teacher rated three of the ten areas as obvious problems, noting that her difficulties
derive from “absenteeism,” her “unsatisfactory progress” in previous academic years,
and “lack of focus or motivation.” (R. 174.) In the second domain of attending and
completing tasks, the math teacher found six of the thirteen areas assessed to be either
serious (4) or very serious (5) problems, many of which are experienced daily. (R. 175.)
The math teacher again indicated a lack of “focus” and “a hard time concentrating” as
the basis for her difficulties. (Id.) In the third domain of interaction and relating with
others, the math teacher opined to nine of the thirteen areas as either serious (4) or
very serious (5) problems. (R. 176.) The math teacher indicated that behavior
modification strategies were regularly necessary to help Claimant refocus. (Id.) In the
fourth domain of moving about and manipulating objects, no problems were indicated.
(R. 177.) In the fifth domain of caring for herself, three of the ten categories were
assessed as serious (4) or very serious (5) problems. (R. 178.) The math teacher
noted Claimant “has outbursts and can, at times, handle frustration inappropriately.”
(Id.) The school nurse, Mr. Williams, filled out the questionnaire on the final domain of
health and physical well-being. (R. 179.) Mr. Williams indicated that Claimant suffered
from seizure disorder and that Claimant was compliant with her medications, but had
had some trouble adjusting to the new medication regimen. (Id.)
C. Hearing Testimony
At the June 24, 2014 administrative hearing, Claimant’s mother, Coretha Burrell,
testified on behalf of her daughter. (R. 34-58.) Ms. Burrell testified that Claimant had
epilepsy and seizures since 2009. (R. 41.) She indicated that Claimant had seizures
three to four times per week, lasting between five and forty-five minutes. (R. 53-54.)
Ms. Burrell reported that Claimant took anticonvulsant medications for seizures and
ibuprofen for headaches. (R. 42-43.) She testified that Claimant had side effects from
the medications including “confusion, trouble concentrating, memory problems, anxiety,
depression, tiredness.” (R. 43.) She indicated that her daughter had problems with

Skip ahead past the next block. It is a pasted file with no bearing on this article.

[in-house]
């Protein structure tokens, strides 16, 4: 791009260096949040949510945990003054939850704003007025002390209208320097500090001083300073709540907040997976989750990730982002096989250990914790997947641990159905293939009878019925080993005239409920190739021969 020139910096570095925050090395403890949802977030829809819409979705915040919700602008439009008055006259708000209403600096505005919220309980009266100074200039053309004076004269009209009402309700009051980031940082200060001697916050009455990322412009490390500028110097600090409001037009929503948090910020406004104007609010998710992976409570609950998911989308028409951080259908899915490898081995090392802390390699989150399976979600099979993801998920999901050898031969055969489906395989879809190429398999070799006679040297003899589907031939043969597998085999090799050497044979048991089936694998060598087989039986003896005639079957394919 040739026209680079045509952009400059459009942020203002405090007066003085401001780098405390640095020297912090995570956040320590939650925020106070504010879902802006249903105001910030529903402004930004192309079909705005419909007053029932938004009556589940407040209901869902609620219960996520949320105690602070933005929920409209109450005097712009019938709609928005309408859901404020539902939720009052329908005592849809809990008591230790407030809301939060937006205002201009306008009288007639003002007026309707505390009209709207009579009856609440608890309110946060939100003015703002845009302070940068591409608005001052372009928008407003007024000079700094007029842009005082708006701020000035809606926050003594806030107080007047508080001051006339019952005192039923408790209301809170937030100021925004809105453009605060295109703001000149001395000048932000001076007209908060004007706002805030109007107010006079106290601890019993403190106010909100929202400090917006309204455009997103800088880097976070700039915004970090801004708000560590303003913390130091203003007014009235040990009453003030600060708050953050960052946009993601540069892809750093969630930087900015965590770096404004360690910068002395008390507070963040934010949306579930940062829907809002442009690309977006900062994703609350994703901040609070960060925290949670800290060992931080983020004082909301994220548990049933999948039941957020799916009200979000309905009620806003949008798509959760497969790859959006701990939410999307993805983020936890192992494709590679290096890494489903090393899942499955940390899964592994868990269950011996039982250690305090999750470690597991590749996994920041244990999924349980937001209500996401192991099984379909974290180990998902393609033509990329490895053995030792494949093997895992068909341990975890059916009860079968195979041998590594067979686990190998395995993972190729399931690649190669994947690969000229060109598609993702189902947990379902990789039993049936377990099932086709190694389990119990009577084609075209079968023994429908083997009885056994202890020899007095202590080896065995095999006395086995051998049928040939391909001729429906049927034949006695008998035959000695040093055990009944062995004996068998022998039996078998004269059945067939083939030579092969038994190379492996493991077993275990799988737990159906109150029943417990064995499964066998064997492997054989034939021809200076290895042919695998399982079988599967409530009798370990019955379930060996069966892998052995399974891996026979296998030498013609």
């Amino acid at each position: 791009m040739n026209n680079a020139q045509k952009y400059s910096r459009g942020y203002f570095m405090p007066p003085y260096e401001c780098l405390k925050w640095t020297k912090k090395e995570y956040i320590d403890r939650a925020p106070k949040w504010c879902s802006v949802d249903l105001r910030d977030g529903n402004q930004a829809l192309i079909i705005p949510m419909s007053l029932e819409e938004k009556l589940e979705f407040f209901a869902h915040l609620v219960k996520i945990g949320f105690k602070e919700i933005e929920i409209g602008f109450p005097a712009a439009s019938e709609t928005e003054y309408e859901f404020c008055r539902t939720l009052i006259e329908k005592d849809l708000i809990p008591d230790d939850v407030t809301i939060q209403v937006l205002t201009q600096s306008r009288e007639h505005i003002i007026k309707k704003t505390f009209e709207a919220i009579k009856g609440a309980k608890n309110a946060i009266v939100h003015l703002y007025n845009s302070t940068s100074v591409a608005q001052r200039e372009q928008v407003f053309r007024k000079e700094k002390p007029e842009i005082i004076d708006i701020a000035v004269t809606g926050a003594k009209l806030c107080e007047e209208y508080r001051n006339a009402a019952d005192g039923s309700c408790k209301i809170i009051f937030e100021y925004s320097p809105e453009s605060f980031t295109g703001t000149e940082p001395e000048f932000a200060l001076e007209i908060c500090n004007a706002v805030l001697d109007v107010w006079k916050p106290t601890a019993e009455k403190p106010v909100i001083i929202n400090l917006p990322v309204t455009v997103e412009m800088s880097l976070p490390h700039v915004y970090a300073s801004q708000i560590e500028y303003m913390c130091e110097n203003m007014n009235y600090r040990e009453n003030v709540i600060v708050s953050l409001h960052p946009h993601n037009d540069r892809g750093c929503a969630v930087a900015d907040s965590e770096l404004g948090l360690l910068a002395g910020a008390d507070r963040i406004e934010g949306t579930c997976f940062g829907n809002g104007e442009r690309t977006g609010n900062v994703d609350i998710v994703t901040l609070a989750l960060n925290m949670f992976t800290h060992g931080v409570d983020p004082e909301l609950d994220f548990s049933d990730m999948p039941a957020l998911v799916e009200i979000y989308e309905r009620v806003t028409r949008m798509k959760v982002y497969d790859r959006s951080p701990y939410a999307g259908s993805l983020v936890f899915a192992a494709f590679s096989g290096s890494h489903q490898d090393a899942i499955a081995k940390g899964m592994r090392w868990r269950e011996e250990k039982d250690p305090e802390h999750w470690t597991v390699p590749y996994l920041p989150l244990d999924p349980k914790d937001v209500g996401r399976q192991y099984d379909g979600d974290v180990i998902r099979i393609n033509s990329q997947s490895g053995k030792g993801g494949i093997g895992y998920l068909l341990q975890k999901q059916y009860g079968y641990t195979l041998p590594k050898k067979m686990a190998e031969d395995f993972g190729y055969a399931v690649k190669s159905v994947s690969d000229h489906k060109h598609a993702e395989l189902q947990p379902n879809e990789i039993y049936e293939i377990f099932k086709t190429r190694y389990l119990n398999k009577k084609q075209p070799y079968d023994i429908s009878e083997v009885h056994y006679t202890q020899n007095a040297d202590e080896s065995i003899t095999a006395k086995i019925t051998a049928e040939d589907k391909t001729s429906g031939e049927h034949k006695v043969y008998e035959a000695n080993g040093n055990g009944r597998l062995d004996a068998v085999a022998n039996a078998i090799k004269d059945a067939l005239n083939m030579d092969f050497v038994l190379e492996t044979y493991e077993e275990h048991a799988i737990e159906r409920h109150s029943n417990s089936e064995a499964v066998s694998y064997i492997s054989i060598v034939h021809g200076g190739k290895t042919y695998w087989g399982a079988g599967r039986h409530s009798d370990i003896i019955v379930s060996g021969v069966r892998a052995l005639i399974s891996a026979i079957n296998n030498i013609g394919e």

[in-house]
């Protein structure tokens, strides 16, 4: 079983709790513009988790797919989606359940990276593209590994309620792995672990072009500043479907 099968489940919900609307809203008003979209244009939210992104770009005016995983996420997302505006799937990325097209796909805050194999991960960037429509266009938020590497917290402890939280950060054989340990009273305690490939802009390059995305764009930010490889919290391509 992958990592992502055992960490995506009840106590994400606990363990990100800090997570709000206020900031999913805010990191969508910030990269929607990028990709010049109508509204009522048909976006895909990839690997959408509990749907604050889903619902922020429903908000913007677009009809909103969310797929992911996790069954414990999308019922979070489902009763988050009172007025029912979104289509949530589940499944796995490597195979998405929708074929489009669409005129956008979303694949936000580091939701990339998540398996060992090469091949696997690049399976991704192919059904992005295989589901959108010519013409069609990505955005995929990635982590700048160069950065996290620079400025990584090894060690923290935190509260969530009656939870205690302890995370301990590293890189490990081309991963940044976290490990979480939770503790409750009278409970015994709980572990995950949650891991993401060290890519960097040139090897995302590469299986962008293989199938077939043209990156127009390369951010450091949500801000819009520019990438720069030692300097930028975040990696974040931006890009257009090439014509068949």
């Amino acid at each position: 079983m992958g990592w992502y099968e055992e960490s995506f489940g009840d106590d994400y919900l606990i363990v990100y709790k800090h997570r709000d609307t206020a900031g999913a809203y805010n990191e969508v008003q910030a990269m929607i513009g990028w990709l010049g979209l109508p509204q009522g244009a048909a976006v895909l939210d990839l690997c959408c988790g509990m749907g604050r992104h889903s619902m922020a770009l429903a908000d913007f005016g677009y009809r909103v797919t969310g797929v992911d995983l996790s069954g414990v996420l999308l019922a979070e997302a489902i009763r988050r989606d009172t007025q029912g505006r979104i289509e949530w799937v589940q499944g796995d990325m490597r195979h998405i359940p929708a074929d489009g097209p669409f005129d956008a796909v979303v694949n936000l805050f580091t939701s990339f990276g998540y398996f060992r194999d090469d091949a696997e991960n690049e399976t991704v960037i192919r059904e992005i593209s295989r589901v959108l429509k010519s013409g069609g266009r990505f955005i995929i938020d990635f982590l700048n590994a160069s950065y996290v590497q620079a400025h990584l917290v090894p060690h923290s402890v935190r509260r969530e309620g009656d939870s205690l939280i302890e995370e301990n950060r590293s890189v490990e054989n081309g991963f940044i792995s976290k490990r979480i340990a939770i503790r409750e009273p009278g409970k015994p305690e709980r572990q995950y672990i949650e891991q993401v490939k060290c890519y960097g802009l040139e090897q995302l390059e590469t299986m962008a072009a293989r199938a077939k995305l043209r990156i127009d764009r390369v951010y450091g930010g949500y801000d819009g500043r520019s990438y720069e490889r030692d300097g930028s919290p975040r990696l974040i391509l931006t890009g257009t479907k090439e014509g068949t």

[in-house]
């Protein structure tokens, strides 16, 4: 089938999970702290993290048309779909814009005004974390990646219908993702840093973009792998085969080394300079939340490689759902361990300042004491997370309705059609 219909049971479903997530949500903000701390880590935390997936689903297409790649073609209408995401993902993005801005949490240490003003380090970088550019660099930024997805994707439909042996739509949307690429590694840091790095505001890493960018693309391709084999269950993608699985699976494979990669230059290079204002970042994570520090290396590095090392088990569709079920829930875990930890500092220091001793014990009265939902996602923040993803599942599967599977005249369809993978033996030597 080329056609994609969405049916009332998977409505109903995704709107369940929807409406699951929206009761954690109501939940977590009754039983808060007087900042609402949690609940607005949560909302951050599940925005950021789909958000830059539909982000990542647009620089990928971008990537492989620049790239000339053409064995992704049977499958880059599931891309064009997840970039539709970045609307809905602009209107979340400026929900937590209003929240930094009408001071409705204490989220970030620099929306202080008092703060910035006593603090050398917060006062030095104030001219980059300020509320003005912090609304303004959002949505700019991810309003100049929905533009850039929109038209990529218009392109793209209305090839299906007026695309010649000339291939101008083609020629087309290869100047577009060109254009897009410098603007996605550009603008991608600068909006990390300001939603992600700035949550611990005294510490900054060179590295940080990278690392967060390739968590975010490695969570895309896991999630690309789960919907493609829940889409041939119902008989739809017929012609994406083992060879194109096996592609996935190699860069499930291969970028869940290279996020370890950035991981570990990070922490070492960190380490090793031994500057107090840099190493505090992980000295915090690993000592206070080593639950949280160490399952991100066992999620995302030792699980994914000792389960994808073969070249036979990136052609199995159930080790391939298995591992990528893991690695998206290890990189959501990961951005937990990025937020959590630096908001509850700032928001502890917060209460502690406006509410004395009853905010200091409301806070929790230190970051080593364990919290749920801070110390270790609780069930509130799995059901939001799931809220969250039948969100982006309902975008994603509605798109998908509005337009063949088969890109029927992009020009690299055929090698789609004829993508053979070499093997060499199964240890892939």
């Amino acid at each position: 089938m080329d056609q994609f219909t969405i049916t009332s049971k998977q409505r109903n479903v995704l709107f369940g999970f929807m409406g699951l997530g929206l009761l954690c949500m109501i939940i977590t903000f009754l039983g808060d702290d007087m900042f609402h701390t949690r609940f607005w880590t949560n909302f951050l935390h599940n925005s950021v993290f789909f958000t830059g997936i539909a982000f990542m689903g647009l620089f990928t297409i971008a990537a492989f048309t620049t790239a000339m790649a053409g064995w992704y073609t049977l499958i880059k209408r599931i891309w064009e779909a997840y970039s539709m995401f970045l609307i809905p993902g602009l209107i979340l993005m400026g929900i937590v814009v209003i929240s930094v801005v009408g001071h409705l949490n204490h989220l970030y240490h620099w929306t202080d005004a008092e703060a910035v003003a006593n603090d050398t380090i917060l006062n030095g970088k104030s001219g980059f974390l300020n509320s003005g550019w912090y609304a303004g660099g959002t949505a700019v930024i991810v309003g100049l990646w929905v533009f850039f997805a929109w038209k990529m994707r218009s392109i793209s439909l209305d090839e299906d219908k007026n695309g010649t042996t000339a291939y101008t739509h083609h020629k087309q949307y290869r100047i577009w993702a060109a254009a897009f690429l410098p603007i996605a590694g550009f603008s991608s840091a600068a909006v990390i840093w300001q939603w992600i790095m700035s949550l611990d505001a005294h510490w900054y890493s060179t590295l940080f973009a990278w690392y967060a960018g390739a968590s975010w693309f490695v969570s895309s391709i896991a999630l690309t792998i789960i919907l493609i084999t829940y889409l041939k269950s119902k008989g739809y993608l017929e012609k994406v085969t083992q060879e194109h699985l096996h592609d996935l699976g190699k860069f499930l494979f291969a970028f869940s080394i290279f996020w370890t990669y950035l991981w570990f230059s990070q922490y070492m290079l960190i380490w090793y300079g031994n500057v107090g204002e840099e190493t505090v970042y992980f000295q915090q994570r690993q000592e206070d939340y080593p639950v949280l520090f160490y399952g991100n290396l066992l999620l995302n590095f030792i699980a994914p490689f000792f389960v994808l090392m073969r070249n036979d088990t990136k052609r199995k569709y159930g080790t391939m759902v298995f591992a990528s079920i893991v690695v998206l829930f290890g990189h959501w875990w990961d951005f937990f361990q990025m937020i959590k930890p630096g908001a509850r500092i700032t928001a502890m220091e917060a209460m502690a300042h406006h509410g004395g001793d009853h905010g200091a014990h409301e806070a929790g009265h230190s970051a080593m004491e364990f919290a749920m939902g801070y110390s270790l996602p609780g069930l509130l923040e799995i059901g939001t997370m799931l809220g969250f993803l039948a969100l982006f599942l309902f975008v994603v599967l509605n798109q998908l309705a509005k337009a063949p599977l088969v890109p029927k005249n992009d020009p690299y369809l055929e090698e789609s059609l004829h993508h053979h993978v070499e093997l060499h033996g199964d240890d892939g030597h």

memory, concentration and had headaches that required her to lie down. (R. 51-55.)
Ms. Burrell asserted that Claimant received poor grades in school and took online
courses because of her struggling grades, bullying and concentration issues in regular
classes. (R. 46, 50.) Ms. Burrell testified that Claimant was frequently absent from
school due to seizures. (R. 51.)
A. Standard of Review
A decision by an ALJ becomes the Commissioner’s final decision if the Appeals
Council denies a request for review. Sims v. Apfel, 530 U.S. 103, 106-07 (2000).
Under such circumstances, the district court reviews the decision of the ALJ. (Id.)
Judicial review is limited to determining whether the decision is supported by substantial
evidence in the record and whether the ALJ applied the correct legal standards in
reaching her decision. Nelms v. Astrue, 553 F.3d 1093, 1097 (7th Cir. 2009).
Substantial evidence is “such relevant evidence as a reasonable mind might
accept as adequate to support a conclusion.” Richardson v. Perales, 402 U.S. 389, 401
(1971). A “mere scintilla” of evidence is not enough. Scott v. Barnhart, 297 F.3d 589,
593 (7th Cir. 2002). Even when there is adequate evidence in the record to support the
decision, the findings will not be upheld if the ALJ does not “build an accurate and
logical bridge from the evidence to the conclusion.” Berger v. Astrue, 516 F.3d 539, 544
(7th Cir. 2008). If the Commissioner’s decision lacks evidentiary support or adequate
discussion of the issues, it cannot stand. Villano v. Astrue, 556 F.3d 558, 562 (7th Cir.
The “findings of the Commissioner of Social Security as to any fact, if supported
by substantial evidence, shall be conclusive.” 42 U.S.C. § 405(g). Though the standard
of review is deferential, a reviewing court must “conduct a critical review of the
evidence” before affirming the Commissioner’s decision. Eichstadt v. Astrue, 534 F.3d
663, 665 (7th Cir. 2008). It may not, however, “displace the ALJ’s judgment by
reconsidering facts or evidence, or by making independent credibility determinations.”
Elder v. Astrue, 529 F.3d 408, 413 (7th Cir. 2008). The reviewing court may enter a
judgment “affirming, modifying, or reversing the decision of the [Commissioner], with or
without remanding the cause for a rehearing.” 42 U.S.C. § 405(g).
B. Analysis under the Social Security Act
To be eligible for disability benefits, a claimant must establish that he suffers from
a “disability” as defined by the Social Security Act (“SSA”) and regulations. A child is
disabled if he or she has a “physical or mental impairment, which results in marked and
severe functional limitations, and... which has lasted or can be expected to last for a
continuous period of not less than 12 months.” 42 U.S.C. § 1382c(a)(3)(C)(i). The SSA
employs a three-step analysis to decide whether a child meets this definition. 20 C.F.R.
§ 416.924. First, if the child is engaged in substantial gainful activity, his or her claim is
denied. (Id.) Second, if the child does not have a medically severe impairment or
combination of impairments, then his or her claim is denied. (Id.) Finally, the child's
impairments must meet, or be functionally equivalent, to any of the Listings of
Impairments contained in 20 C.F.R. Part 404, Subpart P, Appendix 1. (Id.)
To determine if an impairment is functionally equivalent to a listing, an ALJ
analyzes the severity of the impairment in six domains: (1) acquiring and using
information; (2) attending and completing tasks; (3) interacting and relating with others;
(4) moving about and manipulating objects; (5) caring for yourself; and (6) health and
physical well-being. 20 C.F.R. § 416.926a(b). To functionally equal the listings, the ALJ